After the long drive out of the city, through a maze of streets and byways, crowded communities and rural areas, over nice highways and unpaved roads, we finally stop. Our driver jumps out and shouts, and somewhere from the opposite side of a wall a large section slides open. We’re here.
We have arrived at long last at the Animal Defenders International (ADI) Temporary Rescue Center, where over the past many months each rescued lion and tiger has been thoroughly evaluated, cared for and brought back to health. They have finally received treatment for painfully broken teeth, atrophied muscles, malnourishment and trauma they received at human hands.
Here at the Rescue Center they have discovered the joy in playing, laying in the sun, smelling the grass beneath their feet, being with their families and companions, enjoying healthy food, clean homes and clear water.
Mary and I have come all this way to witness what caring can do.
I step down from the truck into the rescue center feeling a little disoriented. It seems, at first, that we’re in the middle of the jungle. Then, through a tall line of trees, I begin to recognize the village of night cages where the lions and tigers are fed and monitored. Behind the night cages I can make out the large fenced-in runs where they live and play.
Men begin emerging from several different directions at once, all moving towards us. At the back of the small house that looks like it grew straight out of the undergrowth, a single dog stands at alert, on duty. His large tail wags welcome. I turn to the sound of a voice. A thin young woman moves towards us swiftly through patches of sunlight that bounce off her ADI hat and t-shirt. She arrives at the truck with a smile. Hand outstretched. This is Yani, ADI’s Temporary Rescue Center Manager, and other go-to person on the ground. Her presence clearly commands the scene.
Jan and Tim introduce us. Yani acknowledges Mary and me warmly and then, without missing a beat, begins updating them on the status of whatever has occurred since their last conversation. While I know nothing of the content, nor should I, what strikes me is the professionalism of the exchange. They are colleagues, urgently working together toward something larger than themselves. It is the well-being of their charges, these 17 lions and tigers, and getting them to the ADI Wildlife Sanctuary in South Africa as quickly and safely as possible that matters.
Both Mary and I relate. We get it. We have both worked in jobs where lives are on the line. The AIDS Epidemic saw each of us deeply engaged in different fronts of the same struggle – Mary was in the labs – I was in the streets. We are here to watch and learn, to photograph and record, to help when and where we can and be part of the solution, not add to the problems. We stand quietly to the side taking in the scope of the operation until Jan is ready to move toward the animals.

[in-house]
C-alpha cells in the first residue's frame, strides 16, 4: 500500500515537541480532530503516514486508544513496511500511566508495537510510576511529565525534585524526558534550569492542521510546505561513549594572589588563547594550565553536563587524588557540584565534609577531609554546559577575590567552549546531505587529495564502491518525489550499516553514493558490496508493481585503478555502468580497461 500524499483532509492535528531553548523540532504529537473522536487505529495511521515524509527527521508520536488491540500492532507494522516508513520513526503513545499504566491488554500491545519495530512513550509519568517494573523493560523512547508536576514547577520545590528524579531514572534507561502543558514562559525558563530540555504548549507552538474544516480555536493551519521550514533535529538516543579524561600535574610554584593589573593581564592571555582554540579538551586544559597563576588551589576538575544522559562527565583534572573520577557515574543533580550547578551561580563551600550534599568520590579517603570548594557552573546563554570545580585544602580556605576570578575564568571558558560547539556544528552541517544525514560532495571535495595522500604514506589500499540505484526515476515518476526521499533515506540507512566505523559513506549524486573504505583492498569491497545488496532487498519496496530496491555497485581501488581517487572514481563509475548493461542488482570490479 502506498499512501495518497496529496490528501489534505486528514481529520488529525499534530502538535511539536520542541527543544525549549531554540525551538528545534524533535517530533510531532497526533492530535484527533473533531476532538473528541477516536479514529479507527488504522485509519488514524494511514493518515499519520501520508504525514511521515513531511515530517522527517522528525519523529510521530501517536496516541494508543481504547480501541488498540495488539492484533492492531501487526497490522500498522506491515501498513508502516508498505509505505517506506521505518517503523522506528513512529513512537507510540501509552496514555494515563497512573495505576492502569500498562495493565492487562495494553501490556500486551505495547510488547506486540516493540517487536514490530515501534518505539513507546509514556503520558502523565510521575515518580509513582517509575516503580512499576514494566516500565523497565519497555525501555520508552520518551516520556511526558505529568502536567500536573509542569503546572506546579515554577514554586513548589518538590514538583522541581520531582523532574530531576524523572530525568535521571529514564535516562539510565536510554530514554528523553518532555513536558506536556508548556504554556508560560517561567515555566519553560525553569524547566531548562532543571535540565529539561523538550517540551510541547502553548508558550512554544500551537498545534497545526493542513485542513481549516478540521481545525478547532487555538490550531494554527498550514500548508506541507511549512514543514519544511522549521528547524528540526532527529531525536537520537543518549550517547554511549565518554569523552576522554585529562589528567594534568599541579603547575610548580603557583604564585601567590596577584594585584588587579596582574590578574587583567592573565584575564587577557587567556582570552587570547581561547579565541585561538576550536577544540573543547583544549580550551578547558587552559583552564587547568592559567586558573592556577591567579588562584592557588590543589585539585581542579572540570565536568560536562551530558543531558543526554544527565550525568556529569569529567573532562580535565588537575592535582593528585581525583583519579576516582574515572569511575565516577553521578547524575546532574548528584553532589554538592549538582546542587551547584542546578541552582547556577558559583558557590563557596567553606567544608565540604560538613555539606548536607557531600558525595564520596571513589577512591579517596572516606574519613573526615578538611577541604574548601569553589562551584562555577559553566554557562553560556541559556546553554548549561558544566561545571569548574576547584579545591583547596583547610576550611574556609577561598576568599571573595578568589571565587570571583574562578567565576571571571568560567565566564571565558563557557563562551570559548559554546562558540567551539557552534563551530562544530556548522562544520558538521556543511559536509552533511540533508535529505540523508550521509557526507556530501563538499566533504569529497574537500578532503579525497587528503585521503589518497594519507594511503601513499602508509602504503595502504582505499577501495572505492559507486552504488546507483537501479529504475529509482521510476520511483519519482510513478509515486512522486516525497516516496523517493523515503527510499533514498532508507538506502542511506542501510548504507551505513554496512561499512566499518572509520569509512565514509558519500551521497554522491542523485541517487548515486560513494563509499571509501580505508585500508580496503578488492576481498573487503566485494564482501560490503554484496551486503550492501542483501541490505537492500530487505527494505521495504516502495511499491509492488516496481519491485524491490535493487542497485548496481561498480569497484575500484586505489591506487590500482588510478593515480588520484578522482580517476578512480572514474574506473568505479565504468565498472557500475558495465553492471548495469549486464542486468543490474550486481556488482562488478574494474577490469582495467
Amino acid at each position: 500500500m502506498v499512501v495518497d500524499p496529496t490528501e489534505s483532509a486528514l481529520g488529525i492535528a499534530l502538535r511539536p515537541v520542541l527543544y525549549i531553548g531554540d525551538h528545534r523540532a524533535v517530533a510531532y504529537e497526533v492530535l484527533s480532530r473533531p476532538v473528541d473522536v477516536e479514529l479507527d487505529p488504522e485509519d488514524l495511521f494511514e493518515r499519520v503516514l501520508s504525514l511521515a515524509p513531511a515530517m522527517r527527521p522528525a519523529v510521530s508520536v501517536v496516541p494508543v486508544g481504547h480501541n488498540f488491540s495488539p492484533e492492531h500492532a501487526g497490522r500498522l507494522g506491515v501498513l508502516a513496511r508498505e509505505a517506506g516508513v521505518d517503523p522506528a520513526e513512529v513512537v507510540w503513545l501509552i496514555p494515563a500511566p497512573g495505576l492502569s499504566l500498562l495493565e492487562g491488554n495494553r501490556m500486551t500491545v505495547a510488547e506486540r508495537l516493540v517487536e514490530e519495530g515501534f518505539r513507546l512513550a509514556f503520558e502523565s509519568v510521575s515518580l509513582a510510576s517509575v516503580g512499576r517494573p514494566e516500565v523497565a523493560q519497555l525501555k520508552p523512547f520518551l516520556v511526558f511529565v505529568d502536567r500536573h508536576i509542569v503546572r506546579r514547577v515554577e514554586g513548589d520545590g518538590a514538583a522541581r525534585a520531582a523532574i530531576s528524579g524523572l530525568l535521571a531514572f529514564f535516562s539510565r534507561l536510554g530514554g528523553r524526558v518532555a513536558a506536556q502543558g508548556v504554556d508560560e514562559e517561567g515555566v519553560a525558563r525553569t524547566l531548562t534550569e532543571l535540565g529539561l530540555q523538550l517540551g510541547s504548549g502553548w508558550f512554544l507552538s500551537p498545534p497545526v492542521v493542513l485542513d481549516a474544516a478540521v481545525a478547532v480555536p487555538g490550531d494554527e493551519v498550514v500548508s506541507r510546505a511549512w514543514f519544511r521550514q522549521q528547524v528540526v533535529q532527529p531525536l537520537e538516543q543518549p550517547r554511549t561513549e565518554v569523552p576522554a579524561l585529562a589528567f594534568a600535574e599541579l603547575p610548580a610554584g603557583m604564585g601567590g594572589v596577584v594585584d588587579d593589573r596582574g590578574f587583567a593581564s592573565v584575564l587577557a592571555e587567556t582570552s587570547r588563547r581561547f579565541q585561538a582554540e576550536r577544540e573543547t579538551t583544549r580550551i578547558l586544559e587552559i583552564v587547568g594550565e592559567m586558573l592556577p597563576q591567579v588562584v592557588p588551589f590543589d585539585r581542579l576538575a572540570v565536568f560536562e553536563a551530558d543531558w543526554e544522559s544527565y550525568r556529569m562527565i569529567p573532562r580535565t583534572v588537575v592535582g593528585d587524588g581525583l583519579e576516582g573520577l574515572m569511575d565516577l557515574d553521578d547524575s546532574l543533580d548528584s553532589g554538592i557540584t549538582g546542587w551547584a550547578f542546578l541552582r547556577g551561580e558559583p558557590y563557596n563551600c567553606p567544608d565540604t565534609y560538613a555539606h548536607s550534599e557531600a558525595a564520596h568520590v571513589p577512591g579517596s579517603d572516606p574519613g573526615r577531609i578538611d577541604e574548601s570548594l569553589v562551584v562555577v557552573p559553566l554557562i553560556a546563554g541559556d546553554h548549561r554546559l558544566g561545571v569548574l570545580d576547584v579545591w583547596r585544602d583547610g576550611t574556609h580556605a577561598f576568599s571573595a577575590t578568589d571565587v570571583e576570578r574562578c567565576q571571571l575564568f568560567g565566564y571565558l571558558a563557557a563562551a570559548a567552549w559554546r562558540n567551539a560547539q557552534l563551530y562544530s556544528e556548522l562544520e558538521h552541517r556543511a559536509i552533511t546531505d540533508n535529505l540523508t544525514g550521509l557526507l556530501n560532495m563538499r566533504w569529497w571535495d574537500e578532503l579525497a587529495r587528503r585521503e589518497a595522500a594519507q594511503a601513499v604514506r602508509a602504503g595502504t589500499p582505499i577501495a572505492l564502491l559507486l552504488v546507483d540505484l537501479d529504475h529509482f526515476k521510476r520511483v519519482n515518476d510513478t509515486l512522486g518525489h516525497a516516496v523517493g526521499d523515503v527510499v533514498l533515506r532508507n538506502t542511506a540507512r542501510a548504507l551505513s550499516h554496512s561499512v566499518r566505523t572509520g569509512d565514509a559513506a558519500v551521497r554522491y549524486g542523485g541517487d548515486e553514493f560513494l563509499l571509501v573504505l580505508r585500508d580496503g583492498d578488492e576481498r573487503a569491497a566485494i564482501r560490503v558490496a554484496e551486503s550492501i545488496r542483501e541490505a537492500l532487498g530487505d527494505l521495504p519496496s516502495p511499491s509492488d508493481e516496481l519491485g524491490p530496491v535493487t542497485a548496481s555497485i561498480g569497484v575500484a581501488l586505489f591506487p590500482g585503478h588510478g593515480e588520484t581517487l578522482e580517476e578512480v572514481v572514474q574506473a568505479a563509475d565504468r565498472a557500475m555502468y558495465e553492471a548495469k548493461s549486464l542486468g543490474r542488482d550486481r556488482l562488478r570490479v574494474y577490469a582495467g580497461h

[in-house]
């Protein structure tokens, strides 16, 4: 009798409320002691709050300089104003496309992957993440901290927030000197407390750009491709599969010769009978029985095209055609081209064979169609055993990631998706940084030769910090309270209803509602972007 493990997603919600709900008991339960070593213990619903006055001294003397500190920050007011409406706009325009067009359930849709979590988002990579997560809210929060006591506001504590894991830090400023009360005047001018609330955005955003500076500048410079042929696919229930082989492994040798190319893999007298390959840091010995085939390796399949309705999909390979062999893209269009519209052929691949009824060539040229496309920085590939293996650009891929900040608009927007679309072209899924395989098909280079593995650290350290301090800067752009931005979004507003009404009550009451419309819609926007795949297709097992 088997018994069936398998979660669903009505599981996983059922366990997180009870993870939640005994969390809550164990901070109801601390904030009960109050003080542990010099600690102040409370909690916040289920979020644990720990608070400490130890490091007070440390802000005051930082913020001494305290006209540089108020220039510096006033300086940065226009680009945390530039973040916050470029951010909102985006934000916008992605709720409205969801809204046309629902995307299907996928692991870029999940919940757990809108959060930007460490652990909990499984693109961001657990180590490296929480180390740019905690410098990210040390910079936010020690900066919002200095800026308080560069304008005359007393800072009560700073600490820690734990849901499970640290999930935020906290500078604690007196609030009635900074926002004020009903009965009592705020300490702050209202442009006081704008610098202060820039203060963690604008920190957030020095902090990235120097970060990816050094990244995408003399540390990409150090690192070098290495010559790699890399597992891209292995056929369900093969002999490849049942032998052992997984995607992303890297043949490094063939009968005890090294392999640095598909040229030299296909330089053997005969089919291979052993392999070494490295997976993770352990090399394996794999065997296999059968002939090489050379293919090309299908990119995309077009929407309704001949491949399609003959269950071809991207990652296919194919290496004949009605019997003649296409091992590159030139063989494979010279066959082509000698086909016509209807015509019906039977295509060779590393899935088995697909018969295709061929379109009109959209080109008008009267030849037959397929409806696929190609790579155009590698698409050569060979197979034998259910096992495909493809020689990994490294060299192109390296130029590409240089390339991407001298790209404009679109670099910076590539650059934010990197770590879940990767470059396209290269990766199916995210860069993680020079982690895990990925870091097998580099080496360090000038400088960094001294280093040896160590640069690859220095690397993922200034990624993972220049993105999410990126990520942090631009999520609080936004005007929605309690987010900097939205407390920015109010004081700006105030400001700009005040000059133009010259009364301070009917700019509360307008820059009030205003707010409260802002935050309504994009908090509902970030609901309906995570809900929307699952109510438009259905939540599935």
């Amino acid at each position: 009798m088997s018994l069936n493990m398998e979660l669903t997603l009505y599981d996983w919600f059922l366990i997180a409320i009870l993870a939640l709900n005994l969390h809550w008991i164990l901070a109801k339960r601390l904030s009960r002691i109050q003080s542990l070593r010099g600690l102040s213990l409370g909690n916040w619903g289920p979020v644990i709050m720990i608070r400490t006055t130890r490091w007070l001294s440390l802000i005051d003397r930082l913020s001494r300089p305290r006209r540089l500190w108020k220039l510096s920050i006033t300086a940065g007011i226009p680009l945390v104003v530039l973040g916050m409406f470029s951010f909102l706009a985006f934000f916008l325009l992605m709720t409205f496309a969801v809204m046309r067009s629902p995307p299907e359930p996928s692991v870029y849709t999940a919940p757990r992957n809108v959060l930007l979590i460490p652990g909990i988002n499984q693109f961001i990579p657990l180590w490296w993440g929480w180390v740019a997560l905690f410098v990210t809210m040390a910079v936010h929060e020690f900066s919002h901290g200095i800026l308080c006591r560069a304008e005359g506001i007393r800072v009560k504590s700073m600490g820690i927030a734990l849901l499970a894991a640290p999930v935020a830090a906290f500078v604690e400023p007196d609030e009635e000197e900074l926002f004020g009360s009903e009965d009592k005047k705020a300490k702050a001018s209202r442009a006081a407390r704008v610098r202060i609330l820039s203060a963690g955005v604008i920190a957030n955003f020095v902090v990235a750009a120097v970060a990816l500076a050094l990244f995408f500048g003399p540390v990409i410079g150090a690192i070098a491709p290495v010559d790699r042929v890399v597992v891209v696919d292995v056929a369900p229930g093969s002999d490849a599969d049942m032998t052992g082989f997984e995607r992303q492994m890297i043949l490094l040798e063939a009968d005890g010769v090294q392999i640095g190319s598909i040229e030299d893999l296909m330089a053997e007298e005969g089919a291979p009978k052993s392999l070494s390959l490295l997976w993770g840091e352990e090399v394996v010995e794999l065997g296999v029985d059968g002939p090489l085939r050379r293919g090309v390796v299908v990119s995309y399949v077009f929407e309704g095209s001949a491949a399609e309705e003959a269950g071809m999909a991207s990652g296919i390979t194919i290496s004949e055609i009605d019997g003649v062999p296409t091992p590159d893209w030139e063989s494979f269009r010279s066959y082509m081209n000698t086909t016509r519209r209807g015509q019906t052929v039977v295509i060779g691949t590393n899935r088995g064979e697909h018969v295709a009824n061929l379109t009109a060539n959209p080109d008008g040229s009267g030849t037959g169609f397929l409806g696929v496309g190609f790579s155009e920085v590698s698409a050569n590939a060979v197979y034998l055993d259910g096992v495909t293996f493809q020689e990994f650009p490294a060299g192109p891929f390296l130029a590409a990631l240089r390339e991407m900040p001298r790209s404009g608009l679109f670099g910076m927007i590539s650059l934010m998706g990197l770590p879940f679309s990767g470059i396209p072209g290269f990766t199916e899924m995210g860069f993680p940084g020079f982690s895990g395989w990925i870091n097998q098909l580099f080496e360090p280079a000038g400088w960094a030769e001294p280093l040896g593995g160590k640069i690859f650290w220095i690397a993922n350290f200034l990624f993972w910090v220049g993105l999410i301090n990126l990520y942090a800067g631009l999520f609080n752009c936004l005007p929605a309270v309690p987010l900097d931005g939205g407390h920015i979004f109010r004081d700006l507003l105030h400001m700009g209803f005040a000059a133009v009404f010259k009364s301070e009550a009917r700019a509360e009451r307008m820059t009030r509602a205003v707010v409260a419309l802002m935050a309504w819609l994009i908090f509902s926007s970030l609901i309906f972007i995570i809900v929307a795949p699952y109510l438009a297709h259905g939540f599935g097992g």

We follow along a narrow trail that stops at a container of lye set into the ground. The lye is a disinfectant to keep us from contaminating the area with something we track in and also keep us from taking any contamination away with us. We step down into it making sure both feet are dusted. No one here takes chances.
We enter a large clearing where the animals live and are treated. It is an active village where everyone knows their job and all the focus is on the well-being of each great cat. We come around the empty night cages to the runs to meet the tigers and I am unexpectedly stunned by the ocean of stripes churning before me.
These are huge animals, spinning and charging one another, leaping, playing – an explosion of crisp, bright whites and blacks and yellows that are at once majestic and overwhelming. My senses are momentarily staggered by being exposed to more stripes than I have seen in my life.
The tigers are regal, magnificent, awesome and… everywhere. “How am I ever going to tell them apart?” I wonder, concerned and a little ashamed. It’s not that “they all look the same” – but they actually do. My brain hasn’t had enough exposure to them to be able to decipher the elaborate patterning that delineates one from another. I know the stripes form their unique signatures but we haven’t been introduced. I don’t know their names.
Gwynne used to say: “If I know your name, then…” then everything changes. Each one of these beautiful tigers has a name, a story. I am eager to get to know them – together and individually.
Gradually I realize that a few are moving oddly. Stiff-legged. Rocking. I notice where a tail is truncated or crooked. I begin to understand the cost of inbreeding and captivity that is on display.
As I stand there thinking, two of the youngsters are let out to play. They head straight for the pond in the middle of their large enclosure. They’re in the water in a flash – jumping and playing, stalking and splashing, just sitting in the water like little kids grinning. I see how they love the pond, how natural it is for them to be in it, and my heart aches with the grief that not one of them has known the joy of water until ADI created these ponds for them.
While I have been lost in my thoughts one of the two has come to the fence directly in front of me. She snorts and sniffs. I bend down and offer her the back of my hand. She sniffs it through the fence, tickling me with her whiskers and then begins to lick it. I resist the impulse to put my hand in to pet her. As sweet as this moment is, she is a wild animal and capable of doing great damage unintentionally to a creature as frail and flimsy as me. If she hurt me it is she, sadly, who would pay. In any other setting it would cost her life. I am touched and sobered at how curious and trusting she is in this moment, at how powerful the drive is to connect to another.
The lions appear in the far enclosures. They climb up on their platforms and relax in the sun. I will go to them soon enough, but for now, my heart belongs to the tigers.